There are two kinds of media-fan documentaries. First you have the documentaries that are made about the fans themselves, such as "Trekkies," which explored the "Star Trek" subculture and "Ringers: Lord of the Fans," which charted the impact of the Peter Jackson "Lord of the Rings" trilogy on the established Tolkien fandom. And then there are the documentaries about media properties that have been mounted by the fans themselves, usually without the official involvement of whoever actually has the rights to the films or television shows being examined. I've run across several of these floating around the Internet, including fan-made documentaries about "Firefly," "Doctor Who," "Return to Oz," "Johnny Quest," and the "Karate Kid." The two different breeds of documentary frequently cross-breed, such as in the "Troll 2" magnum opus, "Best Worst Movie," or "The People vs. George Lucas," but I mostly want to talk about the latter variety - the documentaries made by amateurs.
One recent example is the fourteen-part "Star Wars Begins" that Cinematical's Erik Davis has been raving about. Its creator, Jambe Davdar, describes it as an "unofficial commentary to Star Wars," which incorporates footage from the original film trilogy with behind-the-scenes footage, interviews, deleted scenes, alternate takes, and bloopers. This is probably the most high-profile fan-made doc out there at the moment, and a unique case for a couple of reasons. Like all fan-made documentaries, "Star Wars Begins" is clearly a labor of love that was meant to fill an informational void left by the official production company. The difference here is that "Star Wars" has had several documentaries covering its creation already. You have Ken Burns' "Empire of Dreams: The Story of the Star Wars Trilogy," and the History Channel's "Star Wars: The Legacy Revealed," each running at least ninety minutes apiece. I even remember "Star Wars" getting a good chunk of an episode of the PBS "American Cinema" installment that covered the "Film School Generation." How much of a void could there be left to fill? For a serious "Star Wars" obsessive, plenty I guess.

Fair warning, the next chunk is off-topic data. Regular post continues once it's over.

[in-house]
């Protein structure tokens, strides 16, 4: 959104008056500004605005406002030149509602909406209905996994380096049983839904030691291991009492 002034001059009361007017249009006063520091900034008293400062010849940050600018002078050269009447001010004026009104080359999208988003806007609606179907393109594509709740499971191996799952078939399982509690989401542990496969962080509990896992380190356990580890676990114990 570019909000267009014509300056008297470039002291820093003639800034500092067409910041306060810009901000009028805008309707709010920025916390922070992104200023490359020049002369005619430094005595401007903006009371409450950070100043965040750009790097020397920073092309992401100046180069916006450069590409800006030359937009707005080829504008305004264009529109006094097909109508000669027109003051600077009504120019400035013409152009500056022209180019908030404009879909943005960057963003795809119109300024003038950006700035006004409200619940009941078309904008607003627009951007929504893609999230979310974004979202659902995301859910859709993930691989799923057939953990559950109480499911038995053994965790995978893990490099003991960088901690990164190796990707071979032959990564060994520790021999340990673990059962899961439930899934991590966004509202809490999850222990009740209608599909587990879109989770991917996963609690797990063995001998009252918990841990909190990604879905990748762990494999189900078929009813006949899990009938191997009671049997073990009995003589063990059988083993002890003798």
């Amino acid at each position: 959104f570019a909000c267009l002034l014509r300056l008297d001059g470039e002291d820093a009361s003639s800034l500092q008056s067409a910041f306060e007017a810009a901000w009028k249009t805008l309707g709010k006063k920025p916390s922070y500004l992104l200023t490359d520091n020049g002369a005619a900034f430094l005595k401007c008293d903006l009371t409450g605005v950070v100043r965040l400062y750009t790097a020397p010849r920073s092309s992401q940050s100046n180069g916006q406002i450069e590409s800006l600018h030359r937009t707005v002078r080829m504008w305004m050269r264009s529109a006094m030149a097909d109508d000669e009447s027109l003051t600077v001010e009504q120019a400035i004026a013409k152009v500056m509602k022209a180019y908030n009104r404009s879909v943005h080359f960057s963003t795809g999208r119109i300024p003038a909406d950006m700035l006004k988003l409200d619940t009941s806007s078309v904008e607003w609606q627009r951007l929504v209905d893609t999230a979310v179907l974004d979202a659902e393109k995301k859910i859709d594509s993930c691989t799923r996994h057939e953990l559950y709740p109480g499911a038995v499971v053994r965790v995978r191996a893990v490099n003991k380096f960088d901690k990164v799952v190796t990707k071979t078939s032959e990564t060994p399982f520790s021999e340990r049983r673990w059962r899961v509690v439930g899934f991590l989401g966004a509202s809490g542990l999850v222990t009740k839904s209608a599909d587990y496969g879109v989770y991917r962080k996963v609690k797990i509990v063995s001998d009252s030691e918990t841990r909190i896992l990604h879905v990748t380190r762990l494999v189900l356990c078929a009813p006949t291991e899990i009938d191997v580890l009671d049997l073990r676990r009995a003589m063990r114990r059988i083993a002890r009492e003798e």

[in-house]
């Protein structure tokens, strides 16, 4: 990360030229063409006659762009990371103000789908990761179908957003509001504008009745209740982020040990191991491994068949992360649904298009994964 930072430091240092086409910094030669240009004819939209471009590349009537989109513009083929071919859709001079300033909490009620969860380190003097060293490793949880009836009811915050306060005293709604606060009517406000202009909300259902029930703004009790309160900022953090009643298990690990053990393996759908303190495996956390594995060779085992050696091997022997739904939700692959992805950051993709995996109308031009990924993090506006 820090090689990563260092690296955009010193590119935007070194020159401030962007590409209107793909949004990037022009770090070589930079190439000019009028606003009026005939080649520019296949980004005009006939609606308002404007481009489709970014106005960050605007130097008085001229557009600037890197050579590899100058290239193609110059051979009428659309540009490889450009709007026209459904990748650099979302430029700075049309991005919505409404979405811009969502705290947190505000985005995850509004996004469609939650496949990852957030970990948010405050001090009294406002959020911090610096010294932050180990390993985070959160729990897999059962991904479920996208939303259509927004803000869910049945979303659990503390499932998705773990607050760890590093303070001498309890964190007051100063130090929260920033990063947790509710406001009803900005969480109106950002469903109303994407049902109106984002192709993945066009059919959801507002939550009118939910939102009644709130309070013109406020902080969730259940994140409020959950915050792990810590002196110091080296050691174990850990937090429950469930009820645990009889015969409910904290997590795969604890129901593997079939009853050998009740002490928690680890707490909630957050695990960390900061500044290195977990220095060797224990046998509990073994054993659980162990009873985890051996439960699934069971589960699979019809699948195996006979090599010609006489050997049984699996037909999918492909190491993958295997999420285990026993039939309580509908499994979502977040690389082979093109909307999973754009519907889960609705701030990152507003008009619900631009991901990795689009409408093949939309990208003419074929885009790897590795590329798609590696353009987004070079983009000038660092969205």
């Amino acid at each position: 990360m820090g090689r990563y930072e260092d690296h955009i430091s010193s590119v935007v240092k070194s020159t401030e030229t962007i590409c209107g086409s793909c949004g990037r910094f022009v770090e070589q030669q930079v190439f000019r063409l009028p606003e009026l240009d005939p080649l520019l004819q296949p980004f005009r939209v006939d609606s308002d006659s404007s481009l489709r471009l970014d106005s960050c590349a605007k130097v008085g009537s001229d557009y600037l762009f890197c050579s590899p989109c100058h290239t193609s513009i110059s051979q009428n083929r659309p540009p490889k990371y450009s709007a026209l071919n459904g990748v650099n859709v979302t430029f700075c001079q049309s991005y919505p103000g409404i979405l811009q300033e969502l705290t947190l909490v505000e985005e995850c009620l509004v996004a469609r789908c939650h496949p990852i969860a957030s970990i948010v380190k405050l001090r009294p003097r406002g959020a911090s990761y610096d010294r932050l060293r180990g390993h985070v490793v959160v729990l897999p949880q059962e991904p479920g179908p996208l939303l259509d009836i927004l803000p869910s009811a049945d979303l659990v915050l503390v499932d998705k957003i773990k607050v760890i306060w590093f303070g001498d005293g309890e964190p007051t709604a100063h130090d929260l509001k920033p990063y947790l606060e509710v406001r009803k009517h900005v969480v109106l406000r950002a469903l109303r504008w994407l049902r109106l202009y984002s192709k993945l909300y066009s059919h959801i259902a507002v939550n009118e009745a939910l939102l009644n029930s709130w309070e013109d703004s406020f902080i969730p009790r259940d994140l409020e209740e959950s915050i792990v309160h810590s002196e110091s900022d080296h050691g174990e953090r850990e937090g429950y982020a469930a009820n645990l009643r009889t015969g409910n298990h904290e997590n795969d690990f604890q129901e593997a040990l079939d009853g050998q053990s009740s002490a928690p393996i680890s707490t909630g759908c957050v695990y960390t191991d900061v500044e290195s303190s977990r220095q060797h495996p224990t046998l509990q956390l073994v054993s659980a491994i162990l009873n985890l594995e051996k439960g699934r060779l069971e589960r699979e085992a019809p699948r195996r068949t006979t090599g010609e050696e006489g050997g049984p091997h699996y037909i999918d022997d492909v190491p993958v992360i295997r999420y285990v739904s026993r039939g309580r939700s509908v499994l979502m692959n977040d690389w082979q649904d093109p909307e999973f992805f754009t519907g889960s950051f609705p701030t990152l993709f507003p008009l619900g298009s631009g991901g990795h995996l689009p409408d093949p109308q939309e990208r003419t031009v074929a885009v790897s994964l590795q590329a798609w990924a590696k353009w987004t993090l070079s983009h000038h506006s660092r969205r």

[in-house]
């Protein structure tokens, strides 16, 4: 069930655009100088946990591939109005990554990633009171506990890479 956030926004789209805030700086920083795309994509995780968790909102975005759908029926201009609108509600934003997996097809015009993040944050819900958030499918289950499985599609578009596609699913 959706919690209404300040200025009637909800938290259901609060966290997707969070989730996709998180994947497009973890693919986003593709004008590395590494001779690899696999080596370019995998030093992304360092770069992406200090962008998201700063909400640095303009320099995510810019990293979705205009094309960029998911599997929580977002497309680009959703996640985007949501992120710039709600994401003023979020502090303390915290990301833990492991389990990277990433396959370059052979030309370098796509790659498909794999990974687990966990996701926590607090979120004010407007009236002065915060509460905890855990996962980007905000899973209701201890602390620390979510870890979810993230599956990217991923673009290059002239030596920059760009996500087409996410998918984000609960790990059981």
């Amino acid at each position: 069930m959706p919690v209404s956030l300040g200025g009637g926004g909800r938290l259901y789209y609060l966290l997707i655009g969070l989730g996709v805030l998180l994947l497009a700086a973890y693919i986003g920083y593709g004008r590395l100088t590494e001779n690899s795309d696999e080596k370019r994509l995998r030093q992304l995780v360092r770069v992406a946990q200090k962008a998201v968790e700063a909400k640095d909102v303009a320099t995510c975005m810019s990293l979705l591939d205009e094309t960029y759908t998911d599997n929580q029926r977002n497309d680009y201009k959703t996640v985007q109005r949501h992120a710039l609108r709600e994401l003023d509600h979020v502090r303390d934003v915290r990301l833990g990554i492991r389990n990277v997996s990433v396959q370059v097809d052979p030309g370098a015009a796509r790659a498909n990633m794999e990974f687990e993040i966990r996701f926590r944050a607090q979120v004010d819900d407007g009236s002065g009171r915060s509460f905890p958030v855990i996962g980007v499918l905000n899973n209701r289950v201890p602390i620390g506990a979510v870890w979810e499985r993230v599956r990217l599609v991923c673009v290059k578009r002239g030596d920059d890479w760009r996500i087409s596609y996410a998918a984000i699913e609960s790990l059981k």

Another issue, related to the first, is potential legality problems. All fan-generated work falls into a gray area of intellectual property law, but most rights holders have no reason to go after fan-made-documentaries for obscurities like "Return to Oz," since the potential audience is tiny, the fan documentarians never make a cent, and the rights holders have little economic interest in creating their own documentaries. Also, in America at least, there are various exceptions to copyright for critique and informational uses that documentaries have a better case for than most. Most importantly, there's no real harm going on, so there's no reason to cry foul. "Star Wars" is a different matter. The Lucasfilm business empire clearly still has an economic interest in the kind of material covered by "Star Wars Begins," especially the footage that has never been officially released. As I mentioned in a previous "Star Wars" post, George Lucas and company still get a lot of mileage out of releasing bits and pieces from their archives, like the never-before-seen alternate opening for "Return of the Jedi," which will be included with the new "Star Wars" Blu-Rays. It could be argued that "Star Wars Begins" would lessen the value of some of this material by making a good chunk of it so freely available.
On the other hand, this bootleg archival footage has been around for decades, and any "Star Wars" fan worth their salt has seen it already. Lucasfilm is also much looser about fan-generated content than many others. They recognized a long time ago that unofficial, but loving fan films and spoofs like "George Lucas in Love," and "Thumb Wars" help to keep interest in "Star Wars" going. They even help to sponsor the Official Star Wars Fan Film Awards every year now, though IP issues are probably a big reason why the Best Documentary category disappeared after the first year. "Star Wars Begins," which is a very complimentary, positive expression of one guy's passion for the "Star Wars" universe, is in the same spirit as other fan films. So, I expect Lucasfilm will happily ignore it as long as Davdar keeps emphasizing that the documentary is unofficial and doesn't give them a reason to ring up the lawyers.
After all, it wouldn't look very good for Lucasfilm to come down on someone for putting all this time and effort into such a geeky paean to the original "Star Wars." Frankly, I wish some of my favorite media fandoms could generate a documentary like this - or rather, generate the passionate, talented media fans that could generate a documentary like this.